You may be in a huge financial bind for a number of reasons--a job loss, huge medical bills, or even just spending beyond your means. If you have reached a point where the debt you owe is far beyond what you are able to pay back, and you can't afford to make monthly minimum payments on that debt, filing for chapter 7 bankruptcy may be a solution. There are many benefits to filing for chapter 7 bankruptcy when the debts you owe are overwhelming, such as:
Most Debts are Wiped Clean
When you go through chapter 7 bankruptcy, there is a good chance that the majority of your unsecured debt will be discharged and you will be relieved of the burden of paying it back. This includes credit card debt, medical bills, any accounts that are in collection, past due utility charges, and any money owed on lease agreements. It may take you a while to build up your credit score after filing for bankruptcy, but if you have been living with huge amounts of debt there is a good chance that your credit is already suffering. When your debts are discharged, you will no longer have to live with the stress of trying to figure out how to make the minimum payments on different accounts.
No More Harassment from Creditors
When you fall behind on payments, creditors and collection agencies can be ruthless in trying to get you to pay up. During your financial crisis, you probably get multiple calls a day from creditors, and some creditors may go as far as contacting your place of employment, which can be disruptive and embarrassing. As soon as you file for chapter 7 bankruptcy, an automatic stay will be put into place, which makes it against the law for creditors to continue to contact you.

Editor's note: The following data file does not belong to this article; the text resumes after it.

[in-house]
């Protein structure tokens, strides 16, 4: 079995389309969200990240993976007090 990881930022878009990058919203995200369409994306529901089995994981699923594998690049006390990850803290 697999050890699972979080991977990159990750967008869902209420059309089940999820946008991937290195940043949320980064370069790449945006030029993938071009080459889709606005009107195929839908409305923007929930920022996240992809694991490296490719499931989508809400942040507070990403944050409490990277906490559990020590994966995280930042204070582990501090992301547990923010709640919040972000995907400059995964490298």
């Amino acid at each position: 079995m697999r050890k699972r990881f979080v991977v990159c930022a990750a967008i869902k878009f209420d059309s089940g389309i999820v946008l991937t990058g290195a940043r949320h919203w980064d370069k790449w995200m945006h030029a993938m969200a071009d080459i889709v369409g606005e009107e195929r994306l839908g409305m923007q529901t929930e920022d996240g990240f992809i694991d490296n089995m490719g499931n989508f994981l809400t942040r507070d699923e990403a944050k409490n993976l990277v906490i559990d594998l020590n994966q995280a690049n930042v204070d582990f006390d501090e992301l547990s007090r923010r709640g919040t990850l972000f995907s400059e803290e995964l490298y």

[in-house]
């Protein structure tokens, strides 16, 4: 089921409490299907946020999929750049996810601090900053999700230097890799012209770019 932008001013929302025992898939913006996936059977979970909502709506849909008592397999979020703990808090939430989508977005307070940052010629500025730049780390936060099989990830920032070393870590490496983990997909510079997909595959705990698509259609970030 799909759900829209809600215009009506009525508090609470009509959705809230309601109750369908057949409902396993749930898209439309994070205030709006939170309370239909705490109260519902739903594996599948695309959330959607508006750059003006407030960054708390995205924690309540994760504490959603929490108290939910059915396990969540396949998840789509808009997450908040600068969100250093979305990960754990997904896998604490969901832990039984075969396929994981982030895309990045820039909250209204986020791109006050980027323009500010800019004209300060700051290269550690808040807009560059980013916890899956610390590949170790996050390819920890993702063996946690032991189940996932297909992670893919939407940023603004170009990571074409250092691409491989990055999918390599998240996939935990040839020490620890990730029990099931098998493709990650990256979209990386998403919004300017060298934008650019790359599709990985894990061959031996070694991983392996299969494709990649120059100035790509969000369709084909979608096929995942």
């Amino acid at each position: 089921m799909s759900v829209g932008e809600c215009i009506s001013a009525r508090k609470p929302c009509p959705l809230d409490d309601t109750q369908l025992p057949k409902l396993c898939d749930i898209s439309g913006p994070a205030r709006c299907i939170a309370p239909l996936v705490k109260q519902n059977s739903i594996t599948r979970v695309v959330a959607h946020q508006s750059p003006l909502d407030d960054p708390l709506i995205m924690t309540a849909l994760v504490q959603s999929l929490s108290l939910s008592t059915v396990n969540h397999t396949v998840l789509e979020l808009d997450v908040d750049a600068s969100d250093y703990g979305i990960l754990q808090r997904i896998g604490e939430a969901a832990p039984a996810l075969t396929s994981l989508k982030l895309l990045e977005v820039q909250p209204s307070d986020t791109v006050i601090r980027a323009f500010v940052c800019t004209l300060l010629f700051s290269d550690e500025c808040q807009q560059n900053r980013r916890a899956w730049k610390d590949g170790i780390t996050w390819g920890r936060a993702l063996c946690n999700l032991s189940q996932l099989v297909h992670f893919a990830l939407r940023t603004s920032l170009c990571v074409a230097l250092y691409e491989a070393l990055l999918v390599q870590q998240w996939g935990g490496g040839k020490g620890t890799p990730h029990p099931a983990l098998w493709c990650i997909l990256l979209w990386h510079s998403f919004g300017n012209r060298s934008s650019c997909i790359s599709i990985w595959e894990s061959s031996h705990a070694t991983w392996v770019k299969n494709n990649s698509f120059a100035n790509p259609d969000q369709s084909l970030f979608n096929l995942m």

You Can Most Likely Keep Your Home and Vehicle
When you file for chapter 7 bankruptcy, items that are high in value may be seized in order to be sold and the profits are used to pay off some of your debts. But the courts don't want a person who files for bankruptcy to be left with nothing, which is why there are property exemptions. If you do not have a large amount of equity in your home (equity exemption amounts vary from state to state), you will be able to keep it a long as you continue to pay your mortgage.If your car is worth less than the exemption amount for vehicles in your state you will be able to keep it too; in the event that your vehicle is worth more than the exemption amount and is seized and sold, you will be paid the exemption amount which you can use to purchase a new vehicle.
For professional legal help, contact a lawyer such as Richard S. Ross - Bankruptcy Attorney.